Judicial Watch • Judicial Watch Files Lawsuit Against Secret Service to Obtain White House Travel Logs

Judicial Watch Files Lawsuit Against Secret Service to Obtain White House Travel Logs

Judicial Watch Files Lawsuit Against Secret Service to Obtain White House Travel Logs

FEBRUARY 26, 2006

Judicial Watch, the public interest group that investigates and prosecutes government corruption, announced today that it has filed a lawsuit against the U.S. Secret Service for failing to release White House visitor logs that reflect the entries and exits of lobbyist Jack Abramoff to and from the White House. Judicial Watch originally filed a Freedom of Information Act (FOIA) request with the Secret Service on January 20, 2006. The Secret Service had until February 21 to respond, but failed to do so.

"The public deserves to know the level of contact that Mr. Abramoff had with the White House, which would be accomplished by full disclosure of the dates and times that Abramoff entered and exited the White House for…policy related meetings," Judicial Watch argued in its initial FOIA request.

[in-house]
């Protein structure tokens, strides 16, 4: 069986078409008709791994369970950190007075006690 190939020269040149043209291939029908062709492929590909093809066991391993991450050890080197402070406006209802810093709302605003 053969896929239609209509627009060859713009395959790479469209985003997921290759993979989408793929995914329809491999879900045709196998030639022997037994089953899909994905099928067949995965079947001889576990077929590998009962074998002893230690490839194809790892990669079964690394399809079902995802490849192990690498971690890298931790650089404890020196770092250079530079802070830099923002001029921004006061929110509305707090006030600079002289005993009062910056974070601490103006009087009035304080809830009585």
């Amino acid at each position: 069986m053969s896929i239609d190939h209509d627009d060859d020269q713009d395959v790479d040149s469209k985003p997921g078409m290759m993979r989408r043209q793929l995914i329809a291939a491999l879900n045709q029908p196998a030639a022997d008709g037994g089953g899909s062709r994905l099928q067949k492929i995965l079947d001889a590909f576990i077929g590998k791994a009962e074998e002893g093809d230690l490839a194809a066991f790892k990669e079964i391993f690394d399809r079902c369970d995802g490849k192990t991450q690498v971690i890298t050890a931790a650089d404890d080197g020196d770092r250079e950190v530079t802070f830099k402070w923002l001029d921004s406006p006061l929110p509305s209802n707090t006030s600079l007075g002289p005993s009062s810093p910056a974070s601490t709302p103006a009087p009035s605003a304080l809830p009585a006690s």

According to press reports, when President Bush was first questioned about his relationship to Jack Abramoff, he distanced himself from the controversial lobbyist, saying, "I don’t know him." The president went on to suggest that the two might have met at holiday parties. The White House subsequently admitted, however, that Abramoff had attended White House staff meetings. White House Press Secretary Scott McClellan responded to inquiring reporters that he would not elaborate on the dates and times of the meetings and would only describe them as "staff level meetings."

The records requested by Judicial Watch will undoubtedly show the frequency and length of these policy meetings thereby shedding some light on the nature of the relationship between Jack Abramoff and President Bush.

"The White House logs that are the subject of Judicial Watch’s lawsuit may show 30 visits by Jack Abramoff to the White House, or they may show 3 visits. We don’t know," said Judicial Watch President Tom Fitton. "The point is we need to get all of the facts on the table about this admitted felon’s contacts with White House officials."

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